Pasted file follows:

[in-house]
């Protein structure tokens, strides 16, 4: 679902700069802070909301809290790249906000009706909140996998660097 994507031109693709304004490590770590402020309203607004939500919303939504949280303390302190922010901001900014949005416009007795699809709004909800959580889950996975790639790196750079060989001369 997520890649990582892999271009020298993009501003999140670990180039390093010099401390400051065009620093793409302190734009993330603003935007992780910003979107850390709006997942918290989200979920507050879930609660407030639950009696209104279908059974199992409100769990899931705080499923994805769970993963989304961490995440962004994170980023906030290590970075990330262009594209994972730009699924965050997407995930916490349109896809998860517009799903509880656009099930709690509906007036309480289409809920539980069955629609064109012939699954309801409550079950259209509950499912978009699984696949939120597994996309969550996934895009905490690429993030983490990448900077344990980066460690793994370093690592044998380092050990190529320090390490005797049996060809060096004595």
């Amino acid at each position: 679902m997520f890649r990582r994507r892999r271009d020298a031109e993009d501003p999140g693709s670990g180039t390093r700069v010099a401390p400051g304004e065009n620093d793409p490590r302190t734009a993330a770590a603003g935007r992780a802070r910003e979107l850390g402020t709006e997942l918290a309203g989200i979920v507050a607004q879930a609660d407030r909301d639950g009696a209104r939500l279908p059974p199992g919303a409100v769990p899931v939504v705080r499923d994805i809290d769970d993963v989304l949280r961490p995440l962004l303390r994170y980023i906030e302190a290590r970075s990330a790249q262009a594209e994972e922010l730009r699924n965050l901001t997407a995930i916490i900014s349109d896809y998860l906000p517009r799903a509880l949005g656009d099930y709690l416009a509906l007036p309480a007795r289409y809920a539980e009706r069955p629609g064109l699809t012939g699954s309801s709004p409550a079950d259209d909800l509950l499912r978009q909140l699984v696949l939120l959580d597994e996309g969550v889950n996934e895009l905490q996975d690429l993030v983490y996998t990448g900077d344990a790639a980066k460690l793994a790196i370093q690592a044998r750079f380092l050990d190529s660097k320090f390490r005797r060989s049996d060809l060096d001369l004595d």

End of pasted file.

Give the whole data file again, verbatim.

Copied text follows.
[in-house]
């Protein structure tokens, strides 16, 4: 679902700069802070909301809290790249906000009706909140996998660097 994507031109693709304004490590770590402020309203607004939500919303939504949280303390302190922010901001900014949005416009007795699809709004909800959580889950996975790639790196750079060989001369 997520890649990582892999271009020298993009501003999140670990180039390093010099401390400051065009620093793409302190734009993330603003935007992780910003979107850390709006997942918290989200979920507050879930609660407030639950009696209104279908059974199992409100769990899931705080499923994805769970993963989304961490995440962004994170980023906030290590970075990330262009594209994972730009699924965050997407995930916490349109896809998860517009799903509880656009099930709690509906007036309480289409809920539980069955629609064109012939699954309801409550079950259209509950499912978009699984696949939120597994996309969550996934895009905490690429993030983490990448900077344990980066460690793994370093690592044998380092050990190529320090390490005797049996060809060096004595």
């Amino acid at each position: 679902m997520f890649r990582r994507r892999r271009d020298a031109e993009d501003p999140g693709s670990g180039t390093r700069v010099a401390p400051g304004e065009n620093d793409p490590r302190t734009a993330a770590a603003g935007r992780a802070r910003e979107l850390g402020t709006e997942l918290a309203g989200i979920v507050a607004q879930a609660d407030r909301d639950g009696a209104r939500l279908p059974p199992g919303a409100v769990p899931v939504v705080r499923d994805i809290d769970d993963v989304l949280r961490p995440l962004l303390r994170y980023i906030e302190a290590r970075s990330a790249q262009a594209e994972e922010l730009r699924n965050l901001t997407a995930i916490i900014s349109d896809y998860l906000p517009r799903a509880l949005g656009d099930y709690l416009a509906l007036p309480a007795r289409y809920a539980e009706r069955p629609g064109l699809t012939g699954s309801s709004p409550a079950d259209d909800l509950l499912r978009q909140l699984v696949l939120l959580d597994e996309g969550v889950n996934e895009l905490q996975d690429l993030v983490y996998t990448g900077d344990a790639a980066k460690l793994a790196i370093q690592a044998r750079f380092l050990d190529s660097k320090f390490r005797r060989s049996d060809l060096d001369l004595d």